1. I clicked on this figuring ok I already know why I don’t like marketing but just in case…So, you got me. I did not ever go this deeply into my dislike of certain forms of marketing. And you have written the why of that. So thanks 🙂


  2. I started my platform just before I knew the definition of the word. I learned a lot in a class about our role in promoting our own work in the public eye. I believe transparency across all of your social media channels is one of the most important elements when promoting yourself to the public. For instance, my pic here is the same as my pic on Facebook and Twitter and make reference to me as James Jr.
    theryanlanz when you said


    1. I hesitated to even toot my own horn on my resume, let alone a personal work, but I’m getting into it just as every author these days will themselves. Good topic theryanlanz.


  3. Lauren – your article is such a brilliant way of getting the point across about the importance of marketing that special “something” you have to share with the world. I’m all about doing things in incremental steps . . . allowing your baby steps to add up to big strides over time. The only way to grow is to move and sometimes that involves stepping out of your comfort zone. I have definitely been one of those creatives uncomfortable with marketing at first glance, but I’ve learned to embrace marketing as simply bringing what you’ve created to people who can receive some benefit from it. You have to see that what you have to offer is of value to others (can enrich their lives in some way).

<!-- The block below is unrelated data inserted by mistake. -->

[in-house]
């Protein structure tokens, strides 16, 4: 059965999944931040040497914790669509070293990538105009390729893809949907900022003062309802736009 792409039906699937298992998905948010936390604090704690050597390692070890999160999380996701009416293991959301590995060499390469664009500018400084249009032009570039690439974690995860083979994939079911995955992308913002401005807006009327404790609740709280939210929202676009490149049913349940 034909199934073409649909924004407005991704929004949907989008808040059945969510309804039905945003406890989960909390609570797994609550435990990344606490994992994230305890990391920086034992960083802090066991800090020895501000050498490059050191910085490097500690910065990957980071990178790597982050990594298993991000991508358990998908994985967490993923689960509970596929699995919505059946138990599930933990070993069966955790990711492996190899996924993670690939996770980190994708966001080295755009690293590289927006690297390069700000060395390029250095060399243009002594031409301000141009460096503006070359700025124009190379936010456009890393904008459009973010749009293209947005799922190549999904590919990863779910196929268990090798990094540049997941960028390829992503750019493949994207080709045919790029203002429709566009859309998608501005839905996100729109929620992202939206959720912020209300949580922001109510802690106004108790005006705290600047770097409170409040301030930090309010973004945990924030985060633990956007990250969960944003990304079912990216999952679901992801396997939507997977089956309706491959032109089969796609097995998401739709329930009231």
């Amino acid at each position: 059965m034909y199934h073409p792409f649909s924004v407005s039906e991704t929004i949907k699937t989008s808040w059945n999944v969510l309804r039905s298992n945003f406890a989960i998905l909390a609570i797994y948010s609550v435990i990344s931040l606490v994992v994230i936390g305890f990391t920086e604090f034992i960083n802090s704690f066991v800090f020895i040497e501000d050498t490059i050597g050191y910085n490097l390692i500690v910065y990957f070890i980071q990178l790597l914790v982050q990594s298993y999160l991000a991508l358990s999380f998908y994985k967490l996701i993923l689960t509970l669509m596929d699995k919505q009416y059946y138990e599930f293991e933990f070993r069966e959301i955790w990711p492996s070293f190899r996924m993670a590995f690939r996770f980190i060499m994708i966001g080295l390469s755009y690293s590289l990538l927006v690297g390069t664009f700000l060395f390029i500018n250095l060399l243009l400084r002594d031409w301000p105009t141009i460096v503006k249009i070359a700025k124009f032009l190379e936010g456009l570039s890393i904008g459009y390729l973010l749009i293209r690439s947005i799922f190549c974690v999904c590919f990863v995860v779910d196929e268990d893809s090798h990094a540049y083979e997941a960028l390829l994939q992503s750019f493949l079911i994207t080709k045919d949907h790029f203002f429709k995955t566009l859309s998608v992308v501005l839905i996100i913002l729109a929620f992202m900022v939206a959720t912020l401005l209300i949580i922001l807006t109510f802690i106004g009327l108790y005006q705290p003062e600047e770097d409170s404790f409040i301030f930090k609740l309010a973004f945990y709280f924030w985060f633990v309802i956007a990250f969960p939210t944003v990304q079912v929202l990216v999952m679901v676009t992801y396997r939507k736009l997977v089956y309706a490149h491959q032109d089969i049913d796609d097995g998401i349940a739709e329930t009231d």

Liked by 1 person

  4. I used to think I would absolutely hate marketing, but thinking on it, I realized what I didn’t like was the idea of lying to sell something. And in reality, lying to sell something isn’t good marketing. The best marketing is simply sharing something that you love with people you think will love it too.


  5. I have two Facebook accounts. One is for all my writing friends and the other for family and friends. Mostly from my hometown. The biggest hurdle I jumped was announcing on my family and friends site that I had published a book. I officially announced to all I was a writer. The response was great. Well wishes, a handful of sales and some of them jumped over to my other account.

    In the end I made a bigger deal than I should. People will support you if you give them a chance. As always, great stuff. Thank you for doing this.


  6. Thank you for such a motivating piece. Writing about myself is the hardest thing for me to do… and I say I can write about almost anything. I have to learn to look at myself as another topic to conquer.